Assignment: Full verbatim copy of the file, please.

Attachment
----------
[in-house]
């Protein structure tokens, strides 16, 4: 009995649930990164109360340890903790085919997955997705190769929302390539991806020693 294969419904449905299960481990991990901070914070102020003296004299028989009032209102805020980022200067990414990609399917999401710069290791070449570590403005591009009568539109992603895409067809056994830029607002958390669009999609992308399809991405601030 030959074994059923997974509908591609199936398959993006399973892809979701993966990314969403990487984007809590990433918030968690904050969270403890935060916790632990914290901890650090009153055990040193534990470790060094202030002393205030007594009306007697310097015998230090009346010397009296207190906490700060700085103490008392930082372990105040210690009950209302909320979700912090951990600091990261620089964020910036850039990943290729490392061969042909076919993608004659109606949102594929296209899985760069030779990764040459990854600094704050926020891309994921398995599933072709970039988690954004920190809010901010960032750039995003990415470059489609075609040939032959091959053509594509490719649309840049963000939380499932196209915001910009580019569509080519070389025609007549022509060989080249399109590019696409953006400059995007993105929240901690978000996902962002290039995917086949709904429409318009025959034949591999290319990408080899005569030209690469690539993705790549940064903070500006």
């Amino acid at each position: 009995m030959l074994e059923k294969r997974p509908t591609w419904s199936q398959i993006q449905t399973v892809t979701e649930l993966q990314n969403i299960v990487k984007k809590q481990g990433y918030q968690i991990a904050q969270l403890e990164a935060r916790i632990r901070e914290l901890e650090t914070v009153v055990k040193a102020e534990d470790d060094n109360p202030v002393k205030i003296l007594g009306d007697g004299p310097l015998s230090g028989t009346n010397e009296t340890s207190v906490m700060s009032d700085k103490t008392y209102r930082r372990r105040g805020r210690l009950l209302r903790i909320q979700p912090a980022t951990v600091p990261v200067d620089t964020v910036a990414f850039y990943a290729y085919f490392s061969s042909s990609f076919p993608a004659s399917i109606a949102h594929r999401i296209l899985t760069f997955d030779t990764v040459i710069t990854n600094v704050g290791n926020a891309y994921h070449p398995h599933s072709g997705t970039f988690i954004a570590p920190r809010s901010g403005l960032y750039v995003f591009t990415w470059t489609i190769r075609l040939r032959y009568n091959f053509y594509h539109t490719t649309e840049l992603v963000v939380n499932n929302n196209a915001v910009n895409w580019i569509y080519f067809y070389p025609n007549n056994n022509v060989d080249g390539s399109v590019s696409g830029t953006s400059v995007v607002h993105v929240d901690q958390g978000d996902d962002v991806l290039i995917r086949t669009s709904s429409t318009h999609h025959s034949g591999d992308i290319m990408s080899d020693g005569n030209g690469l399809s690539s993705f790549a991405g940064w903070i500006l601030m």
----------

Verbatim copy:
[in-house]
């Protein structure tokens, strides 16, 4: 009995649930990164109360340890903790085919997955997705190769929302390539991806020693 294969419904449905299960481990991990901070914070102020003296004299028989009032209102805020980022200067990414990609399917999401710069290791070449570590403005591009009568539109992603895409067809056994830029607002958390669009999609992308399809991405601030 030959074994059923997974509908591609199936398959993006399973892809979701993966990314969403990487984007809590990433918030968690904050969270403890935060916790632990914290901890650090009153055990040193534990470790060094202030002393205030007594009306007697310097015998230090009346010397009296207190906490700060700085103490008392930082372990105040210690009950209302909320979700912090951990600091990261620089964020910036850039990943290729490392061969042909076919993608004659109606949102594929296209899985760069030779990764040459990854600094704050926020891309994921398995599933072709970039988690954004920190809010901010960032750039995003990415470059489609075609040939032959091959053509594509490719649309840049963000939380499932196209915001910009580019569509080519070389025609007549022509060989080249399109590019696409953006400059995007993105929240901690978000996902962002290039995917086949709904429409318009025959034949591999290319990408080899005569030209690469690539993705790549940064903070500006």
């Amino acid at each position: 009995m030959l074994e059923k294969r997974p509908t591609w419904s199936q398959i993006q449905t399973v892809t979701e649930l993966q990314n969403i299960v990487k984007k809590q481990g990433y918030q968690i991990a904050q969270l403890e990164a935060r916790i632990r901070e914290l901890e650090t914070v009153v055990k040193a102020e534990d470790d060094n109360p202030v002393k205030i003296l007594g009306d007697g004299p310097l015998s230090g028989t009346n010397e009296t340890s207190v906490m700060s009032d700085k103490t008392y209102r930082r372990r105040g805020r210690l009950l209302r903790i909320q979700p912090a980022t951990v600091p990261v200067d620089t964020v910036a990414f850039y990943a290729y085919f490392s061969s042909s990609f076919p993608a004659s399917i109606a949102h594929r999401i296209l899985t760069f997955d030779t990764v040459i710069t990854n600094v704050g290791n926020a891309y994921h070449p398995h599933s072709g997705t970039f988690i954004a570590p920190r809010s901010g403005l960032y750039v995003f591009t990415w470059t489609i190769r075609l040939r032959y009568n091959f053509y594509h539109t490719t649309e840049l992603v963000v939380n499932n929302n196209a915001v910009n895409w580019i569509y080519f067809y070389p025609n007549n056994n022509v060989d080249g390539s399109v590019s696409g830029t953006s400059v995007v607002h993105v929240d901690q958390g978000d996902d962002v991806l290039i995917r086949t669009s709904s429409t318009h999609h025959s034949g591999d992308i290319m990408s080899d020693g005569n030209g690469l399809s690539s993705f790549a991405g940064w903070i500006l601030m």